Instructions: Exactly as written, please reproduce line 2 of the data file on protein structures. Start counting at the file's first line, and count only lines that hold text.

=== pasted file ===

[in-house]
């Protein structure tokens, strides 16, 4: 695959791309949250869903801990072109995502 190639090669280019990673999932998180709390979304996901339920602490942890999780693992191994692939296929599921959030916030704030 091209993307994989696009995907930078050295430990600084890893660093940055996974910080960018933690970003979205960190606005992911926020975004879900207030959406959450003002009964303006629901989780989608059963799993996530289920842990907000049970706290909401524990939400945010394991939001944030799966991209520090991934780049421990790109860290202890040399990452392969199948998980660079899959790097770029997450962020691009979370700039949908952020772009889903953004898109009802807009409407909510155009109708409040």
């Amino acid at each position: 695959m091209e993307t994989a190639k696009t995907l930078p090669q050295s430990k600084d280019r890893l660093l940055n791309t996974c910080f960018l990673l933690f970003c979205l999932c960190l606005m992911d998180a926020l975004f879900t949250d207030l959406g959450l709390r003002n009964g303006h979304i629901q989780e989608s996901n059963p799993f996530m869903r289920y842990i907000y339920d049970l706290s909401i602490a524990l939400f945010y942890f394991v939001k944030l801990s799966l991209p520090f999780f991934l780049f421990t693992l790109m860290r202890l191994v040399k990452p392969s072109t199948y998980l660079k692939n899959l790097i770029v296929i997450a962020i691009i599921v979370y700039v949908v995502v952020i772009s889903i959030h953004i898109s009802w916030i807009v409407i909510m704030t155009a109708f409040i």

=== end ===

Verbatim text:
């Protein structure tokens, strides 16, 4: 695959791309949250869903801990072109995502 190639090669280019990673999932998180709390979304996901339920602490942890999780693992191994692939296929599921959030916030704030 091209993307994989696009995907930078050295430990600084890893660093940055996974910080960018933690970003979205960190606005992911926020975004879900207030959406959450003002009964303006629901989780989608059963799993996530289920842990907000049970706290909401524990939400945010394991939001944030799966991209520090991934780049421990790109860290202890040399990452392969199948998980660079899959790097770029997450962020691009979370700039949908952020772009889903953004898109009802807009409407909510155009109708409040």